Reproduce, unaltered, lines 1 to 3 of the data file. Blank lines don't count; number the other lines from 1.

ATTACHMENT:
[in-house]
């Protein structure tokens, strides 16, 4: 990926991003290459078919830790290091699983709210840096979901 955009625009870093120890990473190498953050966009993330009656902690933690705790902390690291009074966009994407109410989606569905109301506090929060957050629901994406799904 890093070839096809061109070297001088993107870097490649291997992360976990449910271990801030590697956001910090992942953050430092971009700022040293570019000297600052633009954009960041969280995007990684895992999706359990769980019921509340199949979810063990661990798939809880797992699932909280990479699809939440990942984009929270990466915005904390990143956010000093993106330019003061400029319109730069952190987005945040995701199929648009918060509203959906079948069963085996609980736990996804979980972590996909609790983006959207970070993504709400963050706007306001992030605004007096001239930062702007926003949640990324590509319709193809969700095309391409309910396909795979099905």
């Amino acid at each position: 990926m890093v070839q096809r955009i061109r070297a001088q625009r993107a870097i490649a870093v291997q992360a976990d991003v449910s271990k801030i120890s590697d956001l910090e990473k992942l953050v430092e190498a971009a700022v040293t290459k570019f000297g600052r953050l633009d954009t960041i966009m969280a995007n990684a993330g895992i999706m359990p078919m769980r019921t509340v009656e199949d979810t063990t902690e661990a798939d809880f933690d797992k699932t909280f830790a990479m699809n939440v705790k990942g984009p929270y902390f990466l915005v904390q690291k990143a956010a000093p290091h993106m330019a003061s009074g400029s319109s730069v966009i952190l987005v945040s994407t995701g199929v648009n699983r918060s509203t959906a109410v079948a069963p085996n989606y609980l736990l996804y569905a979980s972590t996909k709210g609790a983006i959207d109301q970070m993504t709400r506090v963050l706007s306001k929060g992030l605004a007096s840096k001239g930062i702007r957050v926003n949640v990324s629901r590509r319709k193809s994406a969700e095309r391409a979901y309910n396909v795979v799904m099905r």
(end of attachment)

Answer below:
[in-house]
């Protein structure tokens, strides 16, 4: 990926991003290459078919830790290091699983709210840096979901 955009625009870093120890990473190498953050966009993330009656902690933690705790902390690291009074966009994407109410989606569905109301506090929060957050629901994406799904 890093070839096809061109070297001088993107870097490649291997992360976990449910271990801030590697956001910090992942953050430092971009700022040293570019000297600052633009954009960041969280995007990684895992999706359990769980019921509340199949979810063990661990798939809880797992699932909280990479699809939440990942984009929270990466915005904390990143956010000093993106330019003061400029319109730069952190987005945040995701199929648009918060509203959906079948069963085996609980736990996804979980972590996909609790983006959207970070993504709400963050706007306001992030605004007096001239930062702007926003949640990324590509319709193809969700095309391409309910396909795979099905």
């Amino acid at each position: 990926m890093v070839q096809r955009i061109r070297a001088q625009r993107a870097i490649a870093v291997q992360a976990d991003v449910s271990k801030i120890s590697d956001l910090e990473k992942l953050v430092e190498a971009a700022v040293t290459k570019f000297g600052r953050l633009d954009t960041i966009m969280a995007n990684a993330g895992i999706m359990p078919m769980r019921t509340v009656e199949d979810t063990t902690e661990a798939d809880f933690d797992k699932t909280f830790a990479m699809n939440v705790k990942g984009p929270y902390f990466l915005v904390q690291k990143a956010a000093p290091h993106m330019a003061s009074g400029s319109s730069v966009i952190l987005v945040s994407t995701g199929v648009n699983r918060s509203t959906a109410v079948a069963p085996n989606y609980l736990l996804y569905a979980s972590t996909k709210g609790a983006i959207d109301q970070m993504t709400r506090v963050l706007s306001k929060g992030l605004a007096s840096k001239g930062i702007r957050v926003n949640v990324s629901r590509r319709k193809s994406a969700e095309r391409a979901y309910n396909v795979v799904m099905r």